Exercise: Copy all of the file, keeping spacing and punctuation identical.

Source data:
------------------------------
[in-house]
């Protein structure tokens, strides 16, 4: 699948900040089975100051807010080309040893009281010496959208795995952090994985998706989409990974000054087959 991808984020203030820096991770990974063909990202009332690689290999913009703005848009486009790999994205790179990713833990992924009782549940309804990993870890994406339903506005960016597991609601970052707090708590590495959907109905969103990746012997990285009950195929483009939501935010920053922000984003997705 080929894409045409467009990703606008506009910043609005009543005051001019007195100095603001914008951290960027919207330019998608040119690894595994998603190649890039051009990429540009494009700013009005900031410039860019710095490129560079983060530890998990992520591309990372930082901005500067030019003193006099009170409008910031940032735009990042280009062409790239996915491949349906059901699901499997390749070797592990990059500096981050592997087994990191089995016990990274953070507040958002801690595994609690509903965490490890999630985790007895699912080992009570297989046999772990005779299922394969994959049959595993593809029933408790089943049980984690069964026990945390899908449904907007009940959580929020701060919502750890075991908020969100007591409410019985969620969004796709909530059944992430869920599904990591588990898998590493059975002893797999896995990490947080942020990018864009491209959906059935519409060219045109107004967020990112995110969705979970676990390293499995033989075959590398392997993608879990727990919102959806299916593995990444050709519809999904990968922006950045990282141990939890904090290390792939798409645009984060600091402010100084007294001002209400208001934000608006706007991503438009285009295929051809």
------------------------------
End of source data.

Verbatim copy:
[in-house]
């Protein structure tokens, strides 16, 4: 699948900040089975100051807010080309040893009281010496959208795995952090994985998706989409990974000054087959 991808984020203030820096991770990974063909990202009332690689290999913009703005848009486009790999994205790179990713833990992924009782549940309804990993870890994406339903506005960016597991609601970052707090708590590495959907109905969103990746012997990285009950195929483009939501935010920053922000984003997705 080929894409045409467009990703606008506009910043609005009543005051001019007195100095603001914008951290960027919207330019998608040119690894595994998603190649890039051009990429540009494009700013009005900031410039860019710095490129560079983060530890998990992520591309990372930082901005500067030019003193006099009170409008910031940032735009990042280009062409790239996915491949349906059901699901499997390749070797592990990059500096981050592997087994990191089995016990990274953070507040958002801690595994609690509903965490490890999630985790007895699912080992009570297989046999772990005779299922394969994959049959595993593809029933408790089943049980984690069964026990945390899908449904907007009940959580929020701060919502750890075991908020969100007591409410019985969620969004796709909530059944992430869920599904990591588990898998590493059975002893797999896995990490947080942020990018864009491209959906059935519409060219045109107004967020990112995110969705979970676990390293499995033989075959590398392997993608879990727990919102959806299916593995990444050709519809999904990968922006950045990282141990939890904090290390792939798409645009984060600091402010100084007294001002209400208001934000608006706007991503438009285009295929051809």